Katie Finneran called off from work Wednesday evening so she could drive two hours north of Ohio State University to hear Sen. Rob Portman speak at a Lincoln Day Dinner, sponsored by the Seneca County Republican Party. Finneran, a 25-year-old environmental policy major, identifies as a member of the Green Party. But, partisan politics aside, she paid $30 to see her Republican senator, after calling his office repeatedly and always hearing that the line was full. Unfortunately, the morning of
Green Lawn Cemetery was vandalized for the second in five months.
Sharing from Cleveland.com a story and short video about the “Spirit of ’76” Museum located in historic downtown Wellington, Lorain County, Ohio.
It is personally heartwarming to read new articles written about this small but floor-to-ceiling, history-filled, southern Lorain County museum that largely focuses its collection on the life and art of native Ohioan, Archibald McNeal Willard, whose “Spirit of ’76” painting brought this once obscure artist noteworthy fame from near and far alike at the time of its public unveiling in 1876 at the Centennial Exposition in Philadelphia that has endured into the 21st Century.
In 1999, I was asked by the Fayette County (Ohio) Genealogical Society to compile an account, a short biographical story, about Archibald M. Willard, who was at one point the mystery artist of the large murals inside the court house in Washington Court House, Fayette County, Ohio. One of the first places I visited was the “Spirit of ’76” Museum in Wellington. I highly recommend it to be your starting point as well if you wish to learn more about Archibald M. Willard and the artistic legacy he left us to admire and enjoy today. Thanking all who have preserved his works!
Warning that nearly 1 million Ohioans could lose health coverage, advocates for the poor and disabled urged Gov. John Kasich to oppose a plan by congressional Republicans and President-elect Donald Trump to repeal Obamacare unless they have a replacement.
I received a memo from my congressman, David Joyce, yesterday. Look to what Paul Ryan is pushing; something entitled “A Better Way”
Now, HSAs, health savings accounts, are not going to be helpful for those who have low incomes or little to no incomes.
Also, currently mammograms, colonoscopies, and prostate screenings are fully covered under insurance plans; I don’t believe that benefit will continue under their “Better Way” plan.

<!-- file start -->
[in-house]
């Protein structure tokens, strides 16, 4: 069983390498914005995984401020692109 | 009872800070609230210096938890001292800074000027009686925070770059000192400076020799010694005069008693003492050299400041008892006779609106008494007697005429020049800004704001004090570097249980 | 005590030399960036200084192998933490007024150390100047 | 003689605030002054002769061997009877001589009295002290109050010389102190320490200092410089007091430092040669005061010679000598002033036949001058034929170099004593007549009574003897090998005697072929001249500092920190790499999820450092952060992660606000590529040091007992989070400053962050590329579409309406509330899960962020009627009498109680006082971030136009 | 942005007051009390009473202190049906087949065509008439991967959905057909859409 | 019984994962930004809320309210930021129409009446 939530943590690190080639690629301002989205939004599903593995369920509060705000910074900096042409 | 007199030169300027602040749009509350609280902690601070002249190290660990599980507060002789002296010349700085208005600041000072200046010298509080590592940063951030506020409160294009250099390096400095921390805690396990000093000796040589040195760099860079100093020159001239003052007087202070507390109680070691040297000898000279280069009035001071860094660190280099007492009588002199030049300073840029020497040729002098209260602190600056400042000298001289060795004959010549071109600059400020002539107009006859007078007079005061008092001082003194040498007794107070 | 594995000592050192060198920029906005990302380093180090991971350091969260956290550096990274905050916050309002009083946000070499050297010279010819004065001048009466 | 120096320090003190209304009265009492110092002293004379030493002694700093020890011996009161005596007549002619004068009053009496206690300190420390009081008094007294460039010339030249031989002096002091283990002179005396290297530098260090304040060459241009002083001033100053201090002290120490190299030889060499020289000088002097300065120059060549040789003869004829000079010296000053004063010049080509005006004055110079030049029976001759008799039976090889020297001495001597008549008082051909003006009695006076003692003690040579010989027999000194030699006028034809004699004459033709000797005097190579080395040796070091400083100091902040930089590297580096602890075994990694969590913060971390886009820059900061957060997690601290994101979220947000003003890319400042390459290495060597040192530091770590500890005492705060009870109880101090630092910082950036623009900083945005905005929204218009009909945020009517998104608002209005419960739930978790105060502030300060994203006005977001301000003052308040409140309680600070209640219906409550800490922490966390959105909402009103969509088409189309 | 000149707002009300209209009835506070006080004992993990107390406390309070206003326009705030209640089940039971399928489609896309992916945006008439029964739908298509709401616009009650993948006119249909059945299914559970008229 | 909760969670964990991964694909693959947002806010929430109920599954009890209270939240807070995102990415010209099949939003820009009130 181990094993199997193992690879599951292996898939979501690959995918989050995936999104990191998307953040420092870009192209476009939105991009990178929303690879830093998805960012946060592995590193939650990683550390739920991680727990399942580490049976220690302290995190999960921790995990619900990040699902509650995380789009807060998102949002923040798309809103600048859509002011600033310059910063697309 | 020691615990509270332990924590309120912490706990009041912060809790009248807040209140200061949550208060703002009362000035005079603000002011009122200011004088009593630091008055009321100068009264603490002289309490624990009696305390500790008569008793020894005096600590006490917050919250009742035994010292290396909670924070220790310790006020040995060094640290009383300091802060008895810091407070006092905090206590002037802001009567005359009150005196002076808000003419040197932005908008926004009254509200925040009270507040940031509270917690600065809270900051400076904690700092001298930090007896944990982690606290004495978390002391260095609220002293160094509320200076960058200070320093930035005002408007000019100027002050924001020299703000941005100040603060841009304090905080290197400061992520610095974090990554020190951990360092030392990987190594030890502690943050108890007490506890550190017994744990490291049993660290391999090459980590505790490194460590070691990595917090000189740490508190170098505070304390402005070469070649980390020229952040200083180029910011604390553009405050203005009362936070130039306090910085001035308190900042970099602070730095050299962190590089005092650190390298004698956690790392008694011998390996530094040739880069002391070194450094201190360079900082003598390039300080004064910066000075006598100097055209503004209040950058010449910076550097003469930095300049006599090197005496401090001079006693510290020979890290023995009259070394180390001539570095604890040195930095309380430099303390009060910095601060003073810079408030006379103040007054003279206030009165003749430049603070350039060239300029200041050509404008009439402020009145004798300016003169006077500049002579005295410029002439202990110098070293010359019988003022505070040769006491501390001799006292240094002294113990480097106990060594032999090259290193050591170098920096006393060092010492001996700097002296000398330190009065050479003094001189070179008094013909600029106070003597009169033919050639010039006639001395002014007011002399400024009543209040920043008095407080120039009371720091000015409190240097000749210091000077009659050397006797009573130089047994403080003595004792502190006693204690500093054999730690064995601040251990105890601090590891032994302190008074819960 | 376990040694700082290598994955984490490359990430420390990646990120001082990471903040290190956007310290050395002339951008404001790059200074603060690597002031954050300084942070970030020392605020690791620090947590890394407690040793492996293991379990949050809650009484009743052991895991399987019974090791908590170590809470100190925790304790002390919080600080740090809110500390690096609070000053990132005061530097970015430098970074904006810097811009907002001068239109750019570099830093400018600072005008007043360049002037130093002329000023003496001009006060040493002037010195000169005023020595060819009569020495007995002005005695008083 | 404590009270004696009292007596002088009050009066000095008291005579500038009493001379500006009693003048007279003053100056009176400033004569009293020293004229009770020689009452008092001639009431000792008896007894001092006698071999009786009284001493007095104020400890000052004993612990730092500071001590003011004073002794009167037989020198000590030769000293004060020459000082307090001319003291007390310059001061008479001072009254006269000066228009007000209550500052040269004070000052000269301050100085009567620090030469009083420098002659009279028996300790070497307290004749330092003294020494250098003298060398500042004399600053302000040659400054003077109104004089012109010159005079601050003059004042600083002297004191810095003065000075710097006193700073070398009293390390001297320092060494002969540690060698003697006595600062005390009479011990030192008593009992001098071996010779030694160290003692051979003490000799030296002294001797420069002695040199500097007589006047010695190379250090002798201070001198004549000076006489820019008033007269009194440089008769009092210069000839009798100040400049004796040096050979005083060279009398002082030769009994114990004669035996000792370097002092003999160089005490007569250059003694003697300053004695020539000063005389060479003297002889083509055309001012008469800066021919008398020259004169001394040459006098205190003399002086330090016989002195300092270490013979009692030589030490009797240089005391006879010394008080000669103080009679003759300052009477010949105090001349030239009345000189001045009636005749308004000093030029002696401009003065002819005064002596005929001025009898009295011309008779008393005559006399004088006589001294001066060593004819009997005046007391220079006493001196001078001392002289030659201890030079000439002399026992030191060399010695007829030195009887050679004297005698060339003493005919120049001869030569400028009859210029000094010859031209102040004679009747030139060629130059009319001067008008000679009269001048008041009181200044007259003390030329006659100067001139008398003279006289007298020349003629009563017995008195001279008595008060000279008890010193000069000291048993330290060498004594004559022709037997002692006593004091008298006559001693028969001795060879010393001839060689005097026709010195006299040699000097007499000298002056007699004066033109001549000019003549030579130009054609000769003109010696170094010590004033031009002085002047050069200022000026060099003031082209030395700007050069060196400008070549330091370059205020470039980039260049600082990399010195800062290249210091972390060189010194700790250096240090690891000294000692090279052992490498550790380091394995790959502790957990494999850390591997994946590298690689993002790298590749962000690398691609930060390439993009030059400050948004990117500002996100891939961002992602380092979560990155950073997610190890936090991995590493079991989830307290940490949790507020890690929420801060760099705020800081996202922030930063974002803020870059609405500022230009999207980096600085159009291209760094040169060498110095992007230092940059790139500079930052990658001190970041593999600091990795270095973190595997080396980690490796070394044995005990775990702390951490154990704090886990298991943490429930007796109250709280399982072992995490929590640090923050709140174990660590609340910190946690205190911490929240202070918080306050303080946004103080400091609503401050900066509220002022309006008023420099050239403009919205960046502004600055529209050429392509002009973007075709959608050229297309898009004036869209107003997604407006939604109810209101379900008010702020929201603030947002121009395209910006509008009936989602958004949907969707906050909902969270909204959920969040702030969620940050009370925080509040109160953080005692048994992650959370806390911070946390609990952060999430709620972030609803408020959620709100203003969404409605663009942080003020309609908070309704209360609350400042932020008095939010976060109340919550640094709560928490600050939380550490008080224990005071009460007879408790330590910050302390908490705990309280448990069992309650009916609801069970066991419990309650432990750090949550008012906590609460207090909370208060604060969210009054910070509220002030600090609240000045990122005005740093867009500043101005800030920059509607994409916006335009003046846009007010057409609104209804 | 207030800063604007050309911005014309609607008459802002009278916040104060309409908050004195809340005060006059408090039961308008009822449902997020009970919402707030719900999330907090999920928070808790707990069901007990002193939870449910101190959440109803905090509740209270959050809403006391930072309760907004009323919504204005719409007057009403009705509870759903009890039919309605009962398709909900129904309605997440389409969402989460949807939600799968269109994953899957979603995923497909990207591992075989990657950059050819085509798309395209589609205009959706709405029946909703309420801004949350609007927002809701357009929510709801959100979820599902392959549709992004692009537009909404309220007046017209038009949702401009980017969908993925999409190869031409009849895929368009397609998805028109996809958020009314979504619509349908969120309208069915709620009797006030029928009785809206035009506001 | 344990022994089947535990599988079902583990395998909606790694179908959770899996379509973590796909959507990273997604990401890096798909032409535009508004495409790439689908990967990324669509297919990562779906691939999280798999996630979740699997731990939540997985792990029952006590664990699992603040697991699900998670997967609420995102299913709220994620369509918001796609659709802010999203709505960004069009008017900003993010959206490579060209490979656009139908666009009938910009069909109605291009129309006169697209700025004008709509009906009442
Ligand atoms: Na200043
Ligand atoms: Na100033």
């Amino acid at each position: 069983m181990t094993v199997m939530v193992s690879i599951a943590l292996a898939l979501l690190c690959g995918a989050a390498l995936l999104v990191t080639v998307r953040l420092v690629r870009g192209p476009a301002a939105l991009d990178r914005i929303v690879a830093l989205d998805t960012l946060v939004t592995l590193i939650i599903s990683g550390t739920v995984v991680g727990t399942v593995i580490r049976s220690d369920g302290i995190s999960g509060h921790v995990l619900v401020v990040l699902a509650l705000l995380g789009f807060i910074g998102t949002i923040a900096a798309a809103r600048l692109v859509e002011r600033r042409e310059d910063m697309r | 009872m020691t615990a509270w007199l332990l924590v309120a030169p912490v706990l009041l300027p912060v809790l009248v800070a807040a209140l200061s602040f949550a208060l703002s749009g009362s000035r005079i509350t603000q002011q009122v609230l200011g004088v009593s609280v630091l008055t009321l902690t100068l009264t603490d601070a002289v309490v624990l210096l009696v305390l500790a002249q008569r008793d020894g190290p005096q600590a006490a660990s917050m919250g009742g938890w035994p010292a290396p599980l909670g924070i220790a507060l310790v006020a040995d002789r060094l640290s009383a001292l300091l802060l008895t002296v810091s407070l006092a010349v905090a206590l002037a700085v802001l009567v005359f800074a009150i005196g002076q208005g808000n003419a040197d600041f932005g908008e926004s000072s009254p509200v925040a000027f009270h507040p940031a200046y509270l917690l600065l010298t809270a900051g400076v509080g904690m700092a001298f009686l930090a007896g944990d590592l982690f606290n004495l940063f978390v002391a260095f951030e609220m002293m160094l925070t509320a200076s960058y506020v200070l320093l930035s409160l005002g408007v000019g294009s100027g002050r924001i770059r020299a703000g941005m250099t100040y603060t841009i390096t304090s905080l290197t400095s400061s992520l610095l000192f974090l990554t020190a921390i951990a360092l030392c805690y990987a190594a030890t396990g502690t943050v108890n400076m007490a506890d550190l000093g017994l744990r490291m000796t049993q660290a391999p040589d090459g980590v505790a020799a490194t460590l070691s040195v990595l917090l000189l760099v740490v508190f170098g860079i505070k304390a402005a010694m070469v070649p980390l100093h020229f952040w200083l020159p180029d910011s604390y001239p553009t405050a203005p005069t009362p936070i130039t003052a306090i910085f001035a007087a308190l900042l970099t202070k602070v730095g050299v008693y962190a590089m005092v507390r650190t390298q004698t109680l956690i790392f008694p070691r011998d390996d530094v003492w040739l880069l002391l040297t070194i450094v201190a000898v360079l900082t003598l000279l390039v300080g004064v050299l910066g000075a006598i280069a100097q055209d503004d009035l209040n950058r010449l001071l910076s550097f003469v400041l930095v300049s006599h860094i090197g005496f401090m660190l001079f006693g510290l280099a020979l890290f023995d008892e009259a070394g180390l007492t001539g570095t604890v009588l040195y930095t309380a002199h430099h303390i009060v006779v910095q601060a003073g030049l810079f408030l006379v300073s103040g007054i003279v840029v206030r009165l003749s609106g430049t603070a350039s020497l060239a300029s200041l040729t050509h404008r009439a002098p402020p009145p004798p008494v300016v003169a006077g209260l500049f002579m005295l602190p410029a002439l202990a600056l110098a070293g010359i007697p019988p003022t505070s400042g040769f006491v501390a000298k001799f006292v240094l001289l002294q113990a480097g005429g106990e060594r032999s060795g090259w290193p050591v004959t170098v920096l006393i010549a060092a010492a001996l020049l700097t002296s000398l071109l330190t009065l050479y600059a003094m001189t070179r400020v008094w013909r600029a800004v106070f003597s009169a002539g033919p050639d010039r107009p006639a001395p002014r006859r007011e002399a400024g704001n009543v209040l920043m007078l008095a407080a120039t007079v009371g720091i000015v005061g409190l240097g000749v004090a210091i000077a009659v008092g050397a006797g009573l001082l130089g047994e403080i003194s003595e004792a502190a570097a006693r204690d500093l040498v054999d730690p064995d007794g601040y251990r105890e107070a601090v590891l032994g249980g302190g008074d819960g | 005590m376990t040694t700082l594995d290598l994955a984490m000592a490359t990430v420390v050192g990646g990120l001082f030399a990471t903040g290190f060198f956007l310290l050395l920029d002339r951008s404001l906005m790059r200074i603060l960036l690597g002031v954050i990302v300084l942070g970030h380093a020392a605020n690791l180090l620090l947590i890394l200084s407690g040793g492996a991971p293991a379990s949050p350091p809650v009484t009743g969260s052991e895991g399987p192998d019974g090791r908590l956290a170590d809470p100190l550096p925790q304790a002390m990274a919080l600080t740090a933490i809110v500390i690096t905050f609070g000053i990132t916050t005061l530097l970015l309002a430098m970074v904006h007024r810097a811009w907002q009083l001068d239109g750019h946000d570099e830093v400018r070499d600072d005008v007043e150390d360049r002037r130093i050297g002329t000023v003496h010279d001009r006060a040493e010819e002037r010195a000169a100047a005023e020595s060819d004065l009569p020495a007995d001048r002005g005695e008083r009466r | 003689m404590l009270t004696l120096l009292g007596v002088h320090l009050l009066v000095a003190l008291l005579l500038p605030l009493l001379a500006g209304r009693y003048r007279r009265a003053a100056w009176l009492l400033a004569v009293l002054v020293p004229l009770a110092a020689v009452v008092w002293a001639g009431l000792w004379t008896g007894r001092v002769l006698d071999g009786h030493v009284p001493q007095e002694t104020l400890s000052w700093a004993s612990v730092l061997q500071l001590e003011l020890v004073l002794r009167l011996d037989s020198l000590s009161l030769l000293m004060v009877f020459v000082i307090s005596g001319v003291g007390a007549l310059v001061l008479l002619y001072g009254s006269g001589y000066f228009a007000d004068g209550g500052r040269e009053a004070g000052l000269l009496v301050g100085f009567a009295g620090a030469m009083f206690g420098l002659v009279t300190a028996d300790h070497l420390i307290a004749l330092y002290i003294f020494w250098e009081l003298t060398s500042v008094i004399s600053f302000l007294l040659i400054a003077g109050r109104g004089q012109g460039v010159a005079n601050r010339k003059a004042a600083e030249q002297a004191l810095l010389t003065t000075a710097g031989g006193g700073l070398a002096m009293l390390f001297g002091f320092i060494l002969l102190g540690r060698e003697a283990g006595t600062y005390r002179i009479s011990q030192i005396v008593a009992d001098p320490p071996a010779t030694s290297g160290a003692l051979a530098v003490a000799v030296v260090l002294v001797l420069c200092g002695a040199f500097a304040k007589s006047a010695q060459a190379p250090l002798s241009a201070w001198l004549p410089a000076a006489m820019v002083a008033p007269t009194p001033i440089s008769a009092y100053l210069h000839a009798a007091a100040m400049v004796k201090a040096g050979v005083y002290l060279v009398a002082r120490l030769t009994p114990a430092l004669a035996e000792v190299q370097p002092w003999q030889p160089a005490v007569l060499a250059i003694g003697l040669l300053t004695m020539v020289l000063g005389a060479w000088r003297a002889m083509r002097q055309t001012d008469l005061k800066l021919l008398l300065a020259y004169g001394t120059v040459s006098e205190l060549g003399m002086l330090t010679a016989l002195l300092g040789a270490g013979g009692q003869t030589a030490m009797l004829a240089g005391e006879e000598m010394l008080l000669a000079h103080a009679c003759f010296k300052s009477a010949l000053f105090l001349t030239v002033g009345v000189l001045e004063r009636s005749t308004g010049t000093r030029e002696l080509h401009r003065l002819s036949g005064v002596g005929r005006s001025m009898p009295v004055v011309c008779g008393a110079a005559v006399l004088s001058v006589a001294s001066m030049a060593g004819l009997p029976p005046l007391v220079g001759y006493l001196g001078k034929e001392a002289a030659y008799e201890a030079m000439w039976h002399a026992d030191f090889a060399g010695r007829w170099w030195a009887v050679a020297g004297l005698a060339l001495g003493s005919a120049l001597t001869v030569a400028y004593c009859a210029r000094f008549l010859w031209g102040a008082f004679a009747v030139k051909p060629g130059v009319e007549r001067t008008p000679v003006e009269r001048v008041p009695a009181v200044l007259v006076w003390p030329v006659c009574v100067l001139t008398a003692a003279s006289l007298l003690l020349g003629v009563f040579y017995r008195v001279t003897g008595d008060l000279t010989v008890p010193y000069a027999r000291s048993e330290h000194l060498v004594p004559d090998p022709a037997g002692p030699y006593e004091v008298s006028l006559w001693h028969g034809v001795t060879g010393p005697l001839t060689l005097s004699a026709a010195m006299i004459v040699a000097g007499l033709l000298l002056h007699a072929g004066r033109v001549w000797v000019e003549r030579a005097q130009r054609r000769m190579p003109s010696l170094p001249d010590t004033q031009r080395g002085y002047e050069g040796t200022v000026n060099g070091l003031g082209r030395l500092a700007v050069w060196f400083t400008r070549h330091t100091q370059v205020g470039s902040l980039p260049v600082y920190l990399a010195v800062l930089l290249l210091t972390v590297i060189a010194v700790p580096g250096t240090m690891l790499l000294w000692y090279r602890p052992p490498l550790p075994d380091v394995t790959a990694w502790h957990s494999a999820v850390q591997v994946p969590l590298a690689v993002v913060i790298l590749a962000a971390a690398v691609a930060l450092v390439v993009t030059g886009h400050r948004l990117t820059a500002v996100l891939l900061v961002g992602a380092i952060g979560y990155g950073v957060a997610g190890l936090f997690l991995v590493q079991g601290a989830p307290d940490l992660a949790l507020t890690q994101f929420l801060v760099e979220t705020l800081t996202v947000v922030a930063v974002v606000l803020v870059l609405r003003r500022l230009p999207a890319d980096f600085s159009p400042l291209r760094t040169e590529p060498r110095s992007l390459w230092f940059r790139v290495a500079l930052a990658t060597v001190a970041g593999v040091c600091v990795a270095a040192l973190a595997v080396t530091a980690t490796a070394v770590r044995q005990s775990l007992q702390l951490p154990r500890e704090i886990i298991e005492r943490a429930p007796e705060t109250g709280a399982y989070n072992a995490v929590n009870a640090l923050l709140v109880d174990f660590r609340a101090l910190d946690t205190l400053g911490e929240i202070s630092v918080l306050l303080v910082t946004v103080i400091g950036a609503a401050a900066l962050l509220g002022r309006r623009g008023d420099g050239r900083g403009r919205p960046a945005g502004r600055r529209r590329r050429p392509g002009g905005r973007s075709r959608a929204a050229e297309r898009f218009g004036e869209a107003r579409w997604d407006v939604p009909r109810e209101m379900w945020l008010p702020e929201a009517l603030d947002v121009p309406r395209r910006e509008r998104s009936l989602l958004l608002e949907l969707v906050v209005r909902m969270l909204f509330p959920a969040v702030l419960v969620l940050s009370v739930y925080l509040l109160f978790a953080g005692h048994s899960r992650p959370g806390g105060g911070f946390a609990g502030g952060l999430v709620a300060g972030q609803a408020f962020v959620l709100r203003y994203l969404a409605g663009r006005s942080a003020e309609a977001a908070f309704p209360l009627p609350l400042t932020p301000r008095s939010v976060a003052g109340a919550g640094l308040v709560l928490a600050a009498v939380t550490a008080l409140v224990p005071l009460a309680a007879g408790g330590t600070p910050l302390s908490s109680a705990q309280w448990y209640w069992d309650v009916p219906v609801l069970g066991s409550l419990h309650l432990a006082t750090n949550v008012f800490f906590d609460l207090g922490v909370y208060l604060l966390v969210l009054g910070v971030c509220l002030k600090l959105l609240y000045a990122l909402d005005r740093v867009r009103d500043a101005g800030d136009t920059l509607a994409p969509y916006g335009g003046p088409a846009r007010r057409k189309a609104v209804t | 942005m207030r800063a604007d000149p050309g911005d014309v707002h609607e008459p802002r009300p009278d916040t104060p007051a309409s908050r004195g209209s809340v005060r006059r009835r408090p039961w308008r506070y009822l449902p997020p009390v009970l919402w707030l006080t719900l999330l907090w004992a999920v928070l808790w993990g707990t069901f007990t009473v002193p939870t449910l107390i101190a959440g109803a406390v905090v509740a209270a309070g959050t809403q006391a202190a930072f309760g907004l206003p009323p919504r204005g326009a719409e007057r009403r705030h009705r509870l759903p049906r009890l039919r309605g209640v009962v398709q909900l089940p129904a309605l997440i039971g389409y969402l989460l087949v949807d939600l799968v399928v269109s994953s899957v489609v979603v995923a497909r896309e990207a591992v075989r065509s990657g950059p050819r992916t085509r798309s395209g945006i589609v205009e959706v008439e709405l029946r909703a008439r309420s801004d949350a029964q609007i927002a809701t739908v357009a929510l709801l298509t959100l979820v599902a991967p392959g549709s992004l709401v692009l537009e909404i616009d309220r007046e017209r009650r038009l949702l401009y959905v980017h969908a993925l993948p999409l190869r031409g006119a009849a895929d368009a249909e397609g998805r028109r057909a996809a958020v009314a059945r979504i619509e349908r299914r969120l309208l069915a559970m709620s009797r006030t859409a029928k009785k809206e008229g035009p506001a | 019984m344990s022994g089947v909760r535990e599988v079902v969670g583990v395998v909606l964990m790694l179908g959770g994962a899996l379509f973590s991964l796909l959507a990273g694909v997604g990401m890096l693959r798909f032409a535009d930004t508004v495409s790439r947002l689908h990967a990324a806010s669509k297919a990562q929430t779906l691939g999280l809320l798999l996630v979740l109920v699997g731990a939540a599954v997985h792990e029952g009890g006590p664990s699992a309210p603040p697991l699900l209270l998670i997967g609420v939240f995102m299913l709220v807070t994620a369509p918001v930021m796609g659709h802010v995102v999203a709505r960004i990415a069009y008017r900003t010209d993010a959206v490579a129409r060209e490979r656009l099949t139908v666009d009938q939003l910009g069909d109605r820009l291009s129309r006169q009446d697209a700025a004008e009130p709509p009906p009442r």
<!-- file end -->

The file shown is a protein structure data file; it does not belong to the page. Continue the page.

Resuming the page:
Also, subsidies that are currently in place; I didn’t see that in their plan.
There are reports of going back to the state run high risk pools where historically there have not been subsidies.
Ohio never could set up their own high risk pool. Check out the reports on that from 2005 when Ann Womer Benjamin was the Director of the Dept. of Insurance and it was discussed where it was stated in a September 26, 2005 report:
“State Sen. Lynn Wachtmann the goal is not to deal with the “masses of uninsured.”
There is more to consider beyond the guarantee that a person cannot be rejected for getting health insurance due to having pre-existing health conditions. What about their monthly premiums? Will their pre-existing conditions work against them to determine what those monthly premiums will be?
And, then there are the lifetime caps that insurance plans had in place before the ACA was implemented that were eliminated under the ACA.
Folks need to look at all of the individual benefits currently in place in the ACA (AKA Obamacare — yes they are the same — amazingly some folks still think they are not the same!) and then compare to the provisions stated by Republicans and what they are proposing for their replacement plans. If you don’t see them mentioned, you can’t be sure that they will be part of their plan.
Those who depend on ACA plans, and it can be anyone who has a low paying job with no employer-sponsored health insurance, need to understand what the changes mean for them.
For health and dental insurance help in Ohio, please visit:
“Universal Health Care Action Network of Ohio”
Ohio is again No. 1 in the country in insurance claims for the theft of cooper and other metals. But initiatives to crack down on such thefts in the state might be paying off.